As you can see from the comments, I am concerned about the cache causing a memory leak, as the crawler saves every page it requests into this cache. Since Spider.cache is a class attribute, it is shared between all instances of classes. I was unsure if this was ever cleared so I manually did it myself. Now I am finally going to test this.

We will do two tests - one with the 'fix' and one without. I will be using the script below which requests several sites for the API to index and then monitor the memory usage.

import requests

URL = 'https://viperidae.app/index'

SITES = [
    'https://blog.justinduch.com',
    'http://www.zachtronics.com',
    'https://www.redpandanetwork.org',
    'https://infosecjon.com',
    'https://www.malwarebytes.com',
    'https://www.docker.com',
    'https://www.bleepingcomputer.com',
    'https://www.renaultsport.com',
    'https://frog.com',
    'https://www.bookdepository.com'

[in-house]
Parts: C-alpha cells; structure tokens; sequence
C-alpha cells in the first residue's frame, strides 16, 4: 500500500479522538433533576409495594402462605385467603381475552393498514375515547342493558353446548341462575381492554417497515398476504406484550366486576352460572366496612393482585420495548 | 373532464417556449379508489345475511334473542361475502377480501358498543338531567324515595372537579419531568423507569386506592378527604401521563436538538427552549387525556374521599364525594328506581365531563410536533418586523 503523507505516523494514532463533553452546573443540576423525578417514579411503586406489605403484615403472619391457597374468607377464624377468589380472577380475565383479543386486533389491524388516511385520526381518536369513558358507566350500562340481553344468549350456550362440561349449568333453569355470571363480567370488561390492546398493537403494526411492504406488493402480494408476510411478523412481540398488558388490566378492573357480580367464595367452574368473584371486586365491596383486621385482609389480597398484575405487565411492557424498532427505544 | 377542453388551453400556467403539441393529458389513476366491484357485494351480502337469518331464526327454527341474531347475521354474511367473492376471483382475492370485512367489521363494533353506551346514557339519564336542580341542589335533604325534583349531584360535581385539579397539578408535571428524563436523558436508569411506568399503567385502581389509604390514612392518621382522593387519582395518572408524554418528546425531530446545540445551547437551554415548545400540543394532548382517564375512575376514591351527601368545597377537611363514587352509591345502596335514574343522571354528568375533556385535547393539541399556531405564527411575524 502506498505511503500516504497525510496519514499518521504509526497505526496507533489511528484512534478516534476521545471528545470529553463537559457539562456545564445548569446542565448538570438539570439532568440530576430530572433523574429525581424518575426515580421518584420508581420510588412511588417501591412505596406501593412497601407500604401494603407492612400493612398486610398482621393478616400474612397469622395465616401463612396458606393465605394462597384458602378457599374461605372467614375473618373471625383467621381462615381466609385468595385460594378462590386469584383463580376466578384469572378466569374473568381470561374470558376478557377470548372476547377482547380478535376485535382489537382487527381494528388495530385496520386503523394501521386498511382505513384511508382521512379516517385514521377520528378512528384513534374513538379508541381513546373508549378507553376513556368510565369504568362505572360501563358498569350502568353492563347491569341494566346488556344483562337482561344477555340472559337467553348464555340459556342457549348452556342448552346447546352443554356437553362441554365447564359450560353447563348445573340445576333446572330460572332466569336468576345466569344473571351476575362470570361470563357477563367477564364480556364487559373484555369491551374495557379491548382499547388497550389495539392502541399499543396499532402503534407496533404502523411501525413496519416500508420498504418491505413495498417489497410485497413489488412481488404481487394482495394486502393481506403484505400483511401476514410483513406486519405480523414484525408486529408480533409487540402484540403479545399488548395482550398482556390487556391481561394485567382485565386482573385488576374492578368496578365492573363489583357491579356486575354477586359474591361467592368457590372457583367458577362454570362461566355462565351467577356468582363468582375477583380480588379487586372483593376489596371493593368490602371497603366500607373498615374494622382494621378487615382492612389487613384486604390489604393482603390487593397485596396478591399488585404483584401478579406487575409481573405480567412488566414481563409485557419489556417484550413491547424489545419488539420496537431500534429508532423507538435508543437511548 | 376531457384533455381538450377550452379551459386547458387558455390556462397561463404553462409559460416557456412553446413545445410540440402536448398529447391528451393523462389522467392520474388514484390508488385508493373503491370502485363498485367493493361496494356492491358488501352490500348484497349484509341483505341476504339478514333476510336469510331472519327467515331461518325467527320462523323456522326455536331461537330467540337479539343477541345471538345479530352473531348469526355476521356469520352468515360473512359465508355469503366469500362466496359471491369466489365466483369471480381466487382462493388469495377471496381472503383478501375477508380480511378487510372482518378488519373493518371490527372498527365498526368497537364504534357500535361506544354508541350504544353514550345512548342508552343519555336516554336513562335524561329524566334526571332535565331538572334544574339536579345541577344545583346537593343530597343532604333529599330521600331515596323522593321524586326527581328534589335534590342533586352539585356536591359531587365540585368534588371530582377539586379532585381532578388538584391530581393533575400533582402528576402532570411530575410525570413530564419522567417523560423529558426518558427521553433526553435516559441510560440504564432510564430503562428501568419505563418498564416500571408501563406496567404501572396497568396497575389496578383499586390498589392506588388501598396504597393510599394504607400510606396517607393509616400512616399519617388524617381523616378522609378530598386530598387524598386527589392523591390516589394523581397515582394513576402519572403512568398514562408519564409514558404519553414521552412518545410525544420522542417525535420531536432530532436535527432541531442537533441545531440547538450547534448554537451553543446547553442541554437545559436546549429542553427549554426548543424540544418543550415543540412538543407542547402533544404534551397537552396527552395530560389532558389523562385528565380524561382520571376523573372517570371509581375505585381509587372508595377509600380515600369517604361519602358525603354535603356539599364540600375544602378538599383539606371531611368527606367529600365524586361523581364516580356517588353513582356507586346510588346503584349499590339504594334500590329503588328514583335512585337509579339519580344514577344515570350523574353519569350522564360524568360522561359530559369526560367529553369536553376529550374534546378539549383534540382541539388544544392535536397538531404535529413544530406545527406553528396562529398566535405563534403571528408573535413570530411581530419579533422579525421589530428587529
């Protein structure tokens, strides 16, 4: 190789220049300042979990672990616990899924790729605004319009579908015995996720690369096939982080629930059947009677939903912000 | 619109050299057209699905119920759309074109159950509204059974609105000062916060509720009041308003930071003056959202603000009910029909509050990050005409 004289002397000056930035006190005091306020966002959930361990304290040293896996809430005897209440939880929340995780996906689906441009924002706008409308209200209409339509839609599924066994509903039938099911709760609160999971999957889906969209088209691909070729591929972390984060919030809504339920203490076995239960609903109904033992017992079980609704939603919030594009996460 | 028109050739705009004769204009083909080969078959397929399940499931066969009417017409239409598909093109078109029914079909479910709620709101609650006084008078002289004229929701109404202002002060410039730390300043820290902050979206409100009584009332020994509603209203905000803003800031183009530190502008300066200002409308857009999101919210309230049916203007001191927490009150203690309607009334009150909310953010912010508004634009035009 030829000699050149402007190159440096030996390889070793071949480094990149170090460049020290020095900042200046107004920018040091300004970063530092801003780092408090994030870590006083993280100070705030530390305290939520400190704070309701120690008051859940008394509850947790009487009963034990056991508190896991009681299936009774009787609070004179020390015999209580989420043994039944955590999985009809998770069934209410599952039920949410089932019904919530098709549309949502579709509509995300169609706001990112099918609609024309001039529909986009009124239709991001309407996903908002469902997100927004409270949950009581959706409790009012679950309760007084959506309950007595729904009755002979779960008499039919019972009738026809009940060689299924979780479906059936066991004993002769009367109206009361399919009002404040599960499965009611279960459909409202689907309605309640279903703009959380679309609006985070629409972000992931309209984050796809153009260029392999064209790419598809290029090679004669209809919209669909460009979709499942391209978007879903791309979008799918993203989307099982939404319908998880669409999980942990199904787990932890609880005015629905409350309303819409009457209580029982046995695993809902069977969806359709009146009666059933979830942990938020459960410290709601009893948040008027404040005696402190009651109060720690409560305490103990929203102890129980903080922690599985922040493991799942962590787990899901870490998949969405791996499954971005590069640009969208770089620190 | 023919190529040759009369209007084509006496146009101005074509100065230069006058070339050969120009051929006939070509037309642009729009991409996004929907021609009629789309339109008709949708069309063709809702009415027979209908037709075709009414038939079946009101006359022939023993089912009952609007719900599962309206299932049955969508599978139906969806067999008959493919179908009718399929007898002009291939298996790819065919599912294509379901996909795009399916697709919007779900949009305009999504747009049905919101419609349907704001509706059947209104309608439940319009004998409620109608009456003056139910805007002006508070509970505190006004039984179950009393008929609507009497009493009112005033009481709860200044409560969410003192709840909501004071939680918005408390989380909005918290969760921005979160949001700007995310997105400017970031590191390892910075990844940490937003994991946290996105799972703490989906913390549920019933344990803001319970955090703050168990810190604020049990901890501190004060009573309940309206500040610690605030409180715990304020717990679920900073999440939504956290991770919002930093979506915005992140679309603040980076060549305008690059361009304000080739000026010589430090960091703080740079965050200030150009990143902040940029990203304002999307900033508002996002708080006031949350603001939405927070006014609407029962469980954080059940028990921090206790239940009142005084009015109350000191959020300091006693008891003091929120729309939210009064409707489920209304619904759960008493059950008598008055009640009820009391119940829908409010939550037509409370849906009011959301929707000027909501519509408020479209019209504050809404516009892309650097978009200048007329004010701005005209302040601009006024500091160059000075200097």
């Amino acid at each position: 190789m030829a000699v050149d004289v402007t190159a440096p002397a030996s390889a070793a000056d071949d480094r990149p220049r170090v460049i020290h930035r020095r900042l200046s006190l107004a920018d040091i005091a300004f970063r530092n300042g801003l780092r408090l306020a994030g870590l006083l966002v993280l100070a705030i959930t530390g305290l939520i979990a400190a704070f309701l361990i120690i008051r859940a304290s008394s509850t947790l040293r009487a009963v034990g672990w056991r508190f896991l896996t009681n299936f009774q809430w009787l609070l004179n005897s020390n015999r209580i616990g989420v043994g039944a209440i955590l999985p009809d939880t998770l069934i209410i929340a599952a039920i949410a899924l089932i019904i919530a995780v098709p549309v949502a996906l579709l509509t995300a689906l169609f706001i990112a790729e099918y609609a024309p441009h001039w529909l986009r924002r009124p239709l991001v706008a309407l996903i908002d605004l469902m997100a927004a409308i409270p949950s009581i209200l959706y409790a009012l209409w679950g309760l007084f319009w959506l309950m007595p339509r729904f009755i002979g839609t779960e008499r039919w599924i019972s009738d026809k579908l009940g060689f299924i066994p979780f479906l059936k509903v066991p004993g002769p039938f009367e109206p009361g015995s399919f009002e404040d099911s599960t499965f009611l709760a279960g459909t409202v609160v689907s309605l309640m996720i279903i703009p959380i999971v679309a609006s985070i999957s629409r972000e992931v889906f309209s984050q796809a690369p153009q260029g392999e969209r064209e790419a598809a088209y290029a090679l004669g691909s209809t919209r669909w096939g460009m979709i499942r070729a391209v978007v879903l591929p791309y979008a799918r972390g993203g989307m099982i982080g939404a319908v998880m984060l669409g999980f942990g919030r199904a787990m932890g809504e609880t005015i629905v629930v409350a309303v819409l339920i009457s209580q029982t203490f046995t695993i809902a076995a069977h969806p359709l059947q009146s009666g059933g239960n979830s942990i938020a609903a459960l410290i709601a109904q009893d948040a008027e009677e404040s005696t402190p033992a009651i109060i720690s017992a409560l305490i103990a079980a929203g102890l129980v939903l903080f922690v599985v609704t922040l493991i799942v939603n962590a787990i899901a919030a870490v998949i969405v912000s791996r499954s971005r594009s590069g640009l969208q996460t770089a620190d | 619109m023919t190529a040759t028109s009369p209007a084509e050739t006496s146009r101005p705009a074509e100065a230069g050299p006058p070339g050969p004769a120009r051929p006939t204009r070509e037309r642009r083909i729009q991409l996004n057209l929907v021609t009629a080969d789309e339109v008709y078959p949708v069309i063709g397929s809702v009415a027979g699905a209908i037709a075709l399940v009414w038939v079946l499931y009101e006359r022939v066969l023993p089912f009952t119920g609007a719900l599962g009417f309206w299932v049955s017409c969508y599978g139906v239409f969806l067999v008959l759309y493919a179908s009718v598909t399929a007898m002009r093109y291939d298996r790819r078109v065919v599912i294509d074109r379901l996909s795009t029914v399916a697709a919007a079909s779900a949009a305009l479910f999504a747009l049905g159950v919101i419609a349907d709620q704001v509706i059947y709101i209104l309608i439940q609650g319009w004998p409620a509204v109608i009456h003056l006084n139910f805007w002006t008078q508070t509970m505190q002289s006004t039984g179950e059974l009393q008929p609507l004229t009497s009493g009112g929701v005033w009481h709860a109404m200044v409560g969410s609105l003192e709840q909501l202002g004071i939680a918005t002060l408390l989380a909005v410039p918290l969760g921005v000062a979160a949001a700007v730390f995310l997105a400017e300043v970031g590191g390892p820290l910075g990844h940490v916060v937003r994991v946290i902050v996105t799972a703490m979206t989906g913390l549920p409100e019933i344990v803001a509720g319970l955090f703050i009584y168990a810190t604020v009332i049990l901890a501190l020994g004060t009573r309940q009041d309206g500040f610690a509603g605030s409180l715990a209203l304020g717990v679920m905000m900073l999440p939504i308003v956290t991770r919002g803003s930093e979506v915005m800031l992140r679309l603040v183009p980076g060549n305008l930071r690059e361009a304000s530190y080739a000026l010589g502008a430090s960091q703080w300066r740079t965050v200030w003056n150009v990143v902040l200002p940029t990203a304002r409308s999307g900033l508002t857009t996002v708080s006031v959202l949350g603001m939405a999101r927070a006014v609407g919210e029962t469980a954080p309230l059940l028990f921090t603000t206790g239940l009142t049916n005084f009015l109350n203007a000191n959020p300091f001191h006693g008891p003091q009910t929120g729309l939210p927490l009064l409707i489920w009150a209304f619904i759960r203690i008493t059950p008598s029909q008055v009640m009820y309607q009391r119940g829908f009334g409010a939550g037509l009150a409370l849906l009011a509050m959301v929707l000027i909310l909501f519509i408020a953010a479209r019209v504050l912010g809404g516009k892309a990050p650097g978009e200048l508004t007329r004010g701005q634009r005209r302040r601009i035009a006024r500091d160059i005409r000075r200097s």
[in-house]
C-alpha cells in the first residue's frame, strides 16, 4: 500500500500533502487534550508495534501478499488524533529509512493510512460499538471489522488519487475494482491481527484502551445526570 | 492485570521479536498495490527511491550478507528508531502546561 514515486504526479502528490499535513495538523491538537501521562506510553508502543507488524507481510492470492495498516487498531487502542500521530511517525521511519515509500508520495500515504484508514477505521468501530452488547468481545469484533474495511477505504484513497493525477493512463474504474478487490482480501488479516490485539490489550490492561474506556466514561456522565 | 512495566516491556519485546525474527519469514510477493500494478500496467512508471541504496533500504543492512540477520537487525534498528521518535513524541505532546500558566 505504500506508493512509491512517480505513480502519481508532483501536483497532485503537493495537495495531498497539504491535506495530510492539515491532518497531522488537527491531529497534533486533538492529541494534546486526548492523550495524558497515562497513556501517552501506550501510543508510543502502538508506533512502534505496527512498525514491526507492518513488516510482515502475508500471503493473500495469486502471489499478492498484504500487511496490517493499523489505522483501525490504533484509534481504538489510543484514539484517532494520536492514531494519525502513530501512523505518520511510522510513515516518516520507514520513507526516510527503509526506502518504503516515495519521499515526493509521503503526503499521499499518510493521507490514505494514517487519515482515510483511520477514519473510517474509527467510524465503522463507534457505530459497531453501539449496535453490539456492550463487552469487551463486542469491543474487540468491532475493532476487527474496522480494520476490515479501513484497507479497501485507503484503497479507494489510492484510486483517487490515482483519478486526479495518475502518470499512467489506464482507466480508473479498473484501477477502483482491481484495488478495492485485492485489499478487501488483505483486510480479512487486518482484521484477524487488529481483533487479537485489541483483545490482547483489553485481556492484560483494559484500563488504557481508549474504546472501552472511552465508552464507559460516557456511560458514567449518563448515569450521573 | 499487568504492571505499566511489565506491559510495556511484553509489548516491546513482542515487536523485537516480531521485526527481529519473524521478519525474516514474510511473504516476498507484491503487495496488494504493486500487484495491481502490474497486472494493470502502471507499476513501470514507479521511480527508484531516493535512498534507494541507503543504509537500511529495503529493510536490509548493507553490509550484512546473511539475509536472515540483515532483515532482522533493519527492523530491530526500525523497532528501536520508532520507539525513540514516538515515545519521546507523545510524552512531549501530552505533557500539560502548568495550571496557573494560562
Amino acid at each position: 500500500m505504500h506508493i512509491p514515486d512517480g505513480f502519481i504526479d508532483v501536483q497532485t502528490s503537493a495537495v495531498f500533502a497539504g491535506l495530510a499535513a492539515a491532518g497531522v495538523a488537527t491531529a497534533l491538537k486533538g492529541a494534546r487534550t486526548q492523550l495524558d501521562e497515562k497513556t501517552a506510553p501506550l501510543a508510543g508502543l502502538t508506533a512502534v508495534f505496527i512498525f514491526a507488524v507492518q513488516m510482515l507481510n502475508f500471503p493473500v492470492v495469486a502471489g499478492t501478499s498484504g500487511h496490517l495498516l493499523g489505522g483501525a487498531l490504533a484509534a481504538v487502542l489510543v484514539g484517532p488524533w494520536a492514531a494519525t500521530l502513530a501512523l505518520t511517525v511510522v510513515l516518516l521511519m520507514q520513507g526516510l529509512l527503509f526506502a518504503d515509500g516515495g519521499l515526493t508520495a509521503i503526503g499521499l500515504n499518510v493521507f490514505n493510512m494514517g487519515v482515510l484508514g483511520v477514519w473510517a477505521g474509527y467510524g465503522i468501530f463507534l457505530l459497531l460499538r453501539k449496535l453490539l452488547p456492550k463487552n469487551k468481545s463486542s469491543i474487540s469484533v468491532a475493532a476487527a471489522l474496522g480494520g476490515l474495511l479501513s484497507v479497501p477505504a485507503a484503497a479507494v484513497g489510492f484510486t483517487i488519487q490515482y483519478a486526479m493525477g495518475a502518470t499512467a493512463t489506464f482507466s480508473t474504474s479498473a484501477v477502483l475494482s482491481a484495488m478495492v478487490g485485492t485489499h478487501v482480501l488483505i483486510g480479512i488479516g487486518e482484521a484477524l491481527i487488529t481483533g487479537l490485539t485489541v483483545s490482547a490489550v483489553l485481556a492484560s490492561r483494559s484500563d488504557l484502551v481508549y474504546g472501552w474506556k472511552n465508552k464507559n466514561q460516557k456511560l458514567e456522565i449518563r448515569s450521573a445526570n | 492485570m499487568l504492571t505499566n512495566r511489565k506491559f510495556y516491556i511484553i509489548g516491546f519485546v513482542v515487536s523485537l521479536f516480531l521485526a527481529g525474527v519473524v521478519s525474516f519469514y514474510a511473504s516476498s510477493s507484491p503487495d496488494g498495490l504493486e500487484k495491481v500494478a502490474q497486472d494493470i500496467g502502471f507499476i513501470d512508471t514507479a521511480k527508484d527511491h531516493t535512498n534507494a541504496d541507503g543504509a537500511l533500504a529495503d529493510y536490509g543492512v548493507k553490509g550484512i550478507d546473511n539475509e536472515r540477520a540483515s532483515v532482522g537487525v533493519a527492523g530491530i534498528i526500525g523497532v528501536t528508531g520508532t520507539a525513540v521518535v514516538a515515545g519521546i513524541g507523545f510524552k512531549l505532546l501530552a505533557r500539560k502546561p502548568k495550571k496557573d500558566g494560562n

'https://plenz.com'
]

def test_memory():
    for site in SITES:
        print(f'Requesting {site}')
        payload = { 'u' : site }
        requests.get(URL, params=payload)

if __name__ == '__main__':
    test_memory()

Here is the memory usage before we start.

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Now we will run the script with the 'fix' implemented.

There was no difference, the graph is exactly the same. I even looked at the memory usage from the server itself with free -m before and after, and also found no difference. So maybe the fix really is a fix? Okay so now let's remove it and run the test again.

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Again no difference except from a small decrease, which is probably just from me restarting the app. Now it is possible that I just didn't request as many sites as I may have should, but I would still have expected even the slightest increase in memory usage. So it turns out my fears of a memory leak were wrong and the fix was unneeded.

0x300: Blog

Considering this is the only web app I still maintain, I'm going to put a little more effort in trying to find vulnerabilities. However, we still have to start with the basics.

  • XSS: No. There is nowhere to do it (the search bar doesn't work).
  • SQLi No. The article IDs in the URL are actually used in a SQL query, but those are sanitised by peewee.
  • Session Hijacking: No. There are no sessions being used.